Bivol: We asked John Gets who's the author of the article in Tageszeitung. He's a former investigative journalist in "Der Spiegel", a German media outlet, and he said that SIMO, he did not put it in the article, but he said that SIMO means 'Special intelligence methods organization" and this is a cryptonym of CIA according to his source.
JS: I would suspect that he got that from German intelligence sources.
Bivol: He said he worked with the source from formal CIA source, not the German intelligence.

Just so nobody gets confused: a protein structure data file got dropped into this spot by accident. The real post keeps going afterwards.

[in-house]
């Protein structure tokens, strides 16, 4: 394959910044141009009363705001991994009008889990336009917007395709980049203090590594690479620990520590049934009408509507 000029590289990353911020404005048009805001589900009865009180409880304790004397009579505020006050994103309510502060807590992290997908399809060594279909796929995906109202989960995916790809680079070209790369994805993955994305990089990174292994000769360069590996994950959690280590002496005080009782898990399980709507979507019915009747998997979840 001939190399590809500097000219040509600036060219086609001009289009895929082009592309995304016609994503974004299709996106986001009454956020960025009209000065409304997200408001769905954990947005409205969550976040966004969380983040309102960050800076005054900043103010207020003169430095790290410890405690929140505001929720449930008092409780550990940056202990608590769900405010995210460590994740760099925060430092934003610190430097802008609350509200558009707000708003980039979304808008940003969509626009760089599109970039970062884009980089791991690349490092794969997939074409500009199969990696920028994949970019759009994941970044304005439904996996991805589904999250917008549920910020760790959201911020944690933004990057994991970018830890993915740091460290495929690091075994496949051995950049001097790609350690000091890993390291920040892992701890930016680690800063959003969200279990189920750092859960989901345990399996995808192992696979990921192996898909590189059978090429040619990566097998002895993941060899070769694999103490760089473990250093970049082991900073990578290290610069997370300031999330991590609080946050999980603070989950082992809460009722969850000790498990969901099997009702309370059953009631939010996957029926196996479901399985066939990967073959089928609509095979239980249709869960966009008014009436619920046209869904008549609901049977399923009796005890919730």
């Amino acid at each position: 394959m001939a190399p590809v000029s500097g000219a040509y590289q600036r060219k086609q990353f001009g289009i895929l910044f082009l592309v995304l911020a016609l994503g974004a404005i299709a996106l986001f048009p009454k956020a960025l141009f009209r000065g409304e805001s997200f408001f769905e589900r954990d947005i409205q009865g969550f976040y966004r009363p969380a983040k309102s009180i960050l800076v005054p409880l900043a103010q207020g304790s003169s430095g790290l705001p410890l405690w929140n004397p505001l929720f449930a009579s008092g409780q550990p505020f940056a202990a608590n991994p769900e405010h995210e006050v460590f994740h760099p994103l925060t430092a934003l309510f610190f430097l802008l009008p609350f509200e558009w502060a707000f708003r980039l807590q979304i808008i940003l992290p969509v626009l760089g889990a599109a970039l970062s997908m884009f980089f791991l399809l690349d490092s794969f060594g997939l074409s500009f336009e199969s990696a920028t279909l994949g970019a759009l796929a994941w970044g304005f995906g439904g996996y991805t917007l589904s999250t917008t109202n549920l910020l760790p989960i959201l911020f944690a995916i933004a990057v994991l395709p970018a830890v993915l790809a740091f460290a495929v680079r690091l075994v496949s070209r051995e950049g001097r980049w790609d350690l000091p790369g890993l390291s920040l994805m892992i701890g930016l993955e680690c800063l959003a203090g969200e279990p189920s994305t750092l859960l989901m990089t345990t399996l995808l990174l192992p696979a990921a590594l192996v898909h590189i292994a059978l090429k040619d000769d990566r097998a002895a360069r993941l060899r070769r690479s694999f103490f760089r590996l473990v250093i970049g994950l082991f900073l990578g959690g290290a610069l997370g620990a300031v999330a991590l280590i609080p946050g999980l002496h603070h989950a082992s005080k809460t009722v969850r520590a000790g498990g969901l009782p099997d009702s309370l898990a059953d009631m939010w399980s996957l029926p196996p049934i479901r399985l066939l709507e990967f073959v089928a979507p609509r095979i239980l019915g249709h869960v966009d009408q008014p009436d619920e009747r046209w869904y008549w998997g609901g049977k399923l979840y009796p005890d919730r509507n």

JS: Oh, OK. He's probably true. I just cannot independently corroborate but you know, the CIA has two methods of work in any country including ally countries. One is to cooperate with locals, work together with local security services and the other is to spy on them. So, depending on the relationship, you know, I mean US is, any spying that the US will do, MI 5 or MI 6 will be very low key but you know that's what spies do. You can't stop them, that's what they do by their very nature. They develop sources and relationships.
To be continued...